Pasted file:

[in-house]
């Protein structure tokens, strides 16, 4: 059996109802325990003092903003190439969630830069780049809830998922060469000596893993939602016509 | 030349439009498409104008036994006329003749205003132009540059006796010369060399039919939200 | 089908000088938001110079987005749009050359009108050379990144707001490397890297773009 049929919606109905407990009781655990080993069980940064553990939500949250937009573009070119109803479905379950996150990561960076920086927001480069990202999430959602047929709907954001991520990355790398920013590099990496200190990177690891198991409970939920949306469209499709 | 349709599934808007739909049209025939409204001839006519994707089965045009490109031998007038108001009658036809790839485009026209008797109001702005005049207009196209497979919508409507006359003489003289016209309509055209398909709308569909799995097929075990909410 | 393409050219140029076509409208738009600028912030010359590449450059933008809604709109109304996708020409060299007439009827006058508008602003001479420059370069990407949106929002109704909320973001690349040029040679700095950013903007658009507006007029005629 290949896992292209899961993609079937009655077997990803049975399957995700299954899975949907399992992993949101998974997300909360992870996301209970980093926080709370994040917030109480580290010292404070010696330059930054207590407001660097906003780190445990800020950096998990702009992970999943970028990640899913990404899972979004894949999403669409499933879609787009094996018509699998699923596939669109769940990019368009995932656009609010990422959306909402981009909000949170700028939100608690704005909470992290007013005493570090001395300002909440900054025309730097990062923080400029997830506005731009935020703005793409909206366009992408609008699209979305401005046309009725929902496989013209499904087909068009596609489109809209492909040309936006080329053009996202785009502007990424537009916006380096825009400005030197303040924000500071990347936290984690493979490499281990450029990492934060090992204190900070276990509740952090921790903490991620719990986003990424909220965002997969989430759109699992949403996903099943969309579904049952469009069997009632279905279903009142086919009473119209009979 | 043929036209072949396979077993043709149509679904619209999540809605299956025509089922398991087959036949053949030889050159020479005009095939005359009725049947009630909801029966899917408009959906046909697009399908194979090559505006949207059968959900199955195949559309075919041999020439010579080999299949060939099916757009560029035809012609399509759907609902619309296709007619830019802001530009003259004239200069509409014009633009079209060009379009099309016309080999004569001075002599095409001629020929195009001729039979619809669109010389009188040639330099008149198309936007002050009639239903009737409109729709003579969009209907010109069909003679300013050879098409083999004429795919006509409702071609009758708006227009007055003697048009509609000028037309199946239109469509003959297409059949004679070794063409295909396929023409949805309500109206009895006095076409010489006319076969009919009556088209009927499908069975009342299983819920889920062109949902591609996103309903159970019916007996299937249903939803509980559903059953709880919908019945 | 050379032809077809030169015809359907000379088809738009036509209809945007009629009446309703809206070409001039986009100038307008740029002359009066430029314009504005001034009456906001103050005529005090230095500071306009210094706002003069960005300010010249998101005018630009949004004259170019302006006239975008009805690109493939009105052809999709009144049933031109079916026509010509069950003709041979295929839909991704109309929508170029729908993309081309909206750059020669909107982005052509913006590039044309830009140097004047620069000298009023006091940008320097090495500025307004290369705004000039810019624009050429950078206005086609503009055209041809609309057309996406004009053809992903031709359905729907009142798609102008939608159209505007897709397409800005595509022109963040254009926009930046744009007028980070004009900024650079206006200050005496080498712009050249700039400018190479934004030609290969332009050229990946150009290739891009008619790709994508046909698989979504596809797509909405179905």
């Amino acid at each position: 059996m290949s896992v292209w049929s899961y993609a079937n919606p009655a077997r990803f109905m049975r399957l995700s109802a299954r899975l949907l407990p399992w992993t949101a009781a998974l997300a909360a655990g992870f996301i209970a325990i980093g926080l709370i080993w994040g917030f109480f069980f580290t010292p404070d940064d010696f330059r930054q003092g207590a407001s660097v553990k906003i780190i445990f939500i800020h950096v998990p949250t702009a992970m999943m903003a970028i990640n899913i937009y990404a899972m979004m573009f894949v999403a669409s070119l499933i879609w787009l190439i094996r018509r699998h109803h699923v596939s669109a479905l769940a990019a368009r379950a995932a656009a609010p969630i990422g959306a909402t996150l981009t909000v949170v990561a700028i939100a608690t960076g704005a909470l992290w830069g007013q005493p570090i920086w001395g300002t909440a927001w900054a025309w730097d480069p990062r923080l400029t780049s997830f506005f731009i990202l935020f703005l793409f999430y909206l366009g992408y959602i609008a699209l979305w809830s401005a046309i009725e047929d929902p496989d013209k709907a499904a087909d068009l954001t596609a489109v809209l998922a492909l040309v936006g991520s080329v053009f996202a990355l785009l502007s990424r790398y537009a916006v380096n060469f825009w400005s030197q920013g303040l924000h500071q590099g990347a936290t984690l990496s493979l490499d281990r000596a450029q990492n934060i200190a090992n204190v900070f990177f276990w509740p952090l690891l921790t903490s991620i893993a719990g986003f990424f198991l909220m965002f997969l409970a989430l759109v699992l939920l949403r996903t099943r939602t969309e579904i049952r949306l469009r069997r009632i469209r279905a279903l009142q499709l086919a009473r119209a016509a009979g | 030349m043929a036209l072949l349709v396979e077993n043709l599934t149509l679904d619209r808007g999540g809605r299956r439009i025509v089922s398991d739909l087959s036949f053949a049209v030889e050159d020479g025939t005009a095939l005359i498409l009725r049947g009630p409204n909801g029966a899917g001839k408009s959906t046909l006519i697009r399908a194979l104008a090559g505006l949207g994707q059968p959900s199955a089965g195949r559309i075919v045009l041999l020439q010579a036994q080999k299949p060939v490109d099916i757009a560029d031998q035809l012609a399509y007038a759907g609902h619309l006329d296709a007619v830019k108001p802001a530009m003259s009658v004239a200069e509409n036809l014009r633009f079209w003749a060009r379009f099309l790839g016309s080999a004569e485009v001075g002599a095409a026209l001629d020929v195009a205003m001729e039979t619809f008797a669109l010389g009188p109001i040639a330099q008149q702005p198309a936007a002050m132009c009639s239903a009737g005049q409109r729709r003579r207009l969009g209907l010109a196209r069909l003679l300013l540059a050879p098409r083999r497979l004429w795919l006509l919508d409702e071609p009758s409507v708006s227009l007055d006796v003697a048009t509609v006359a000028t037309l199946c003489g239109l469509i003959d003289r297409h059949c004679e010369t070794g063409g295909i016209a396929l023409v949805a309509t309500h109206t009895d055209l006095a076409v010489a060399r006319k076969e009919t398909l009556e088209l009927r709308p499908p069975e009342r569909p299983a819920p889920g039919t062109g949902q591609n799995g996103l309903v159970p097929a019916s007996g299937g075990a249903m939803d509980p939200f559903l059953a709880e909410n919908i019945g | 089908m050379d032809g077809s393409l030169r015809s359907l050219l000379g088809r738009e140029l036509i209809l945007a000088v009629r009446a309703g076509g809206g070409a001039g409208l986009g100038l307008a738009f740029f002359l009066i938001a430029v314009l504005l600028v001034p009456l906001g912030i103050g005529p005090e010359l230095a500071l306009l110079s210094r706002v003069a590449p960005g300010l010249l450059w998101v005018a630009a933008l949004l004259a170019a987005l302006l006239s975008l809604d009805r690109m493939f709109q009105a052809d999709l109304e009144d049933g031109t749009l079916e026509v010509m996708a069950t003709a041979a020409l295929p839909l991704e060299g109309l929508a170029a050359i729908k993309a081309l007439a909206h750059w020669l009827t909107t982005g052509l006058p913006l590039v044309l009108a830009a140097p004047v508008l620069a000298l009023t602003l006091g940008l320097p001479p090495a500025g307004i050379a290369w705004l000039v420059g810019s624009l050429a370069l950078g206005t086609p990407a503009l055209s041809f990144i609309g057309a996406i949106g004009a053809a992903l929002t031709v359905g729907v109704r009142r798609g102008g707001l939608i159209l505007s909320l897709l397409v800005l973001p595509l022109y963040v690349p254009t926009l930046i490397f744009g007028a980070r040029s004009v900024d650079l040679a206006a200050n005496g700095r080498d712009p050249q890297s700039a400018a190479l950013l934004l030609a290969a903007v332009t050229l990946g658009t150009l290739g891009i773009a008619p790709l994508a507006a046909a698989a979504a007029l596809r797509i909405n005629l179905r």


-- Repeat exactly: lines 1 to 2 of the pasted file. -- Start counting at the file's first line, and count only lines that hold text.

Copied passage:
[in-house]
């Protein structure tokens, strides 16, 4: 059996109802325990003092903003190439969630830069780049809830998922060469000596893993939602016509 | 030349439009498409104008036994006329003749205003132009540059006796010369060399039919939200 | 089908000088938001110079987005749009050359009108050379990144707001490397890297773009 049929919606109905407990009781655990080993069980940064553990939500949250937009573009070119109803479905379950996150990561960076920086927001480069990202999430959602047929709907954001991520990355790398920013590099990496200190990177690891198991409970939920949306469209499709 | 349709599934808007739909049209025939409204001839006519994707089965045009490109031998007038108001009658036809790839485009026209008797109001702005005049207009196209497979919508409507006359003489003289016209309509055209398909709308569909799995097929075990909410 | 393409050219140029076509409208738009600028912030010359590449450059933008809604709109109304996708020409060299007439009827006058508008602003001479420059370069990407949106929002109704909320973001690349040029040679700095950013903007658009507006007029005629 290949896992292209899961993609079937009655077997990803049975399957995700299954899975949907399992992993949101998974997300909360992870996301209970980093926080709370994040917030109480580290010292404070010696330059930054207590407001660097906003780190445990800020950096998990702009992970999943970028990640899913990404899972979004894949999403669409499933879609787009094996018509699998699923596939669109769940990019368009995932656009609010990422959306909402981009909000949170700028939100608690704005909470992290007013005493570090001395300002909440900054025309730097990062923080400029997830506005731009935020703005793409909206366009992408609008699209979305401005046309009725929902496989013209499904087909068009596609489109809209492909040309936006080329053009996202785009502007990424537009916006380096825009400005030197303040924000500071990347936290984690493979490499281990450029990492934060090992204190900070276990509740952090921790903490991620719990986003990424909220965002997969989430759109699992949403996903099943969309579904049952469009069997009632279905279903009142086919009473119209009979 | 043929036209072949396979077993043709149509679904619209999540809605299956025509089922398991087959036949053949030889050159020479005009095939005359009725049947009630909801029966899917408009959906046909697009399908194979090559505006949207059968959900199955195949559309075919041999020439010579080999299949060939099916757009560029035809012609399509759907609902619309296709007619830019802001530009003259004239200069509409014009633009079209060009379009099309016309080999004569001075002599095409001629020929195009001729039979619809669109010389009188040639330099008149198309936007002050009639239903009737409109729709003579969009209907010109069909003679300013050879098409083999004429795919006509409702071609009758708006227009007055003697048009509609000028037309199946239109469509003959297409059949004679070794063409295909396929023409949805309500109206009895006095076409010489006319076969009919009556088209009927499908069975009342299983819920889920062109949902591609996103309903159970019916007996299937249903939803509980559903059953709880919908019945 | 050379032809077809030169015809359907000379088809738009036509209809945007009629009446309703809206070409001039986009100038307008740029002359009066430029314009504005001034009456906001103050005529005090230095500071306009210094706002003069960005300010010249998101005018630009949004004259170019302006006239975008009805690109493939009105052809999709009144049933031109079916026509010509069950003709041979295929839909991704109309929508170029729908993309081309909206750059020669909107982005052509913006590039044309830009140097004047620069000298009023006091940008320097090495500025307004290369705004000039810019624009050429950078206005086609503009055209041809609309057309996406004009053809992903031709359905729907009142798609102008939608159209505007897709397409800005595509022109963040254009926009930046744009007028980070004009900024650079206006200050005496080498712009050249700039400018190479934004030609290969332009050229990946150009290739891009008619790709994508046909698989979504596809797509909405179905």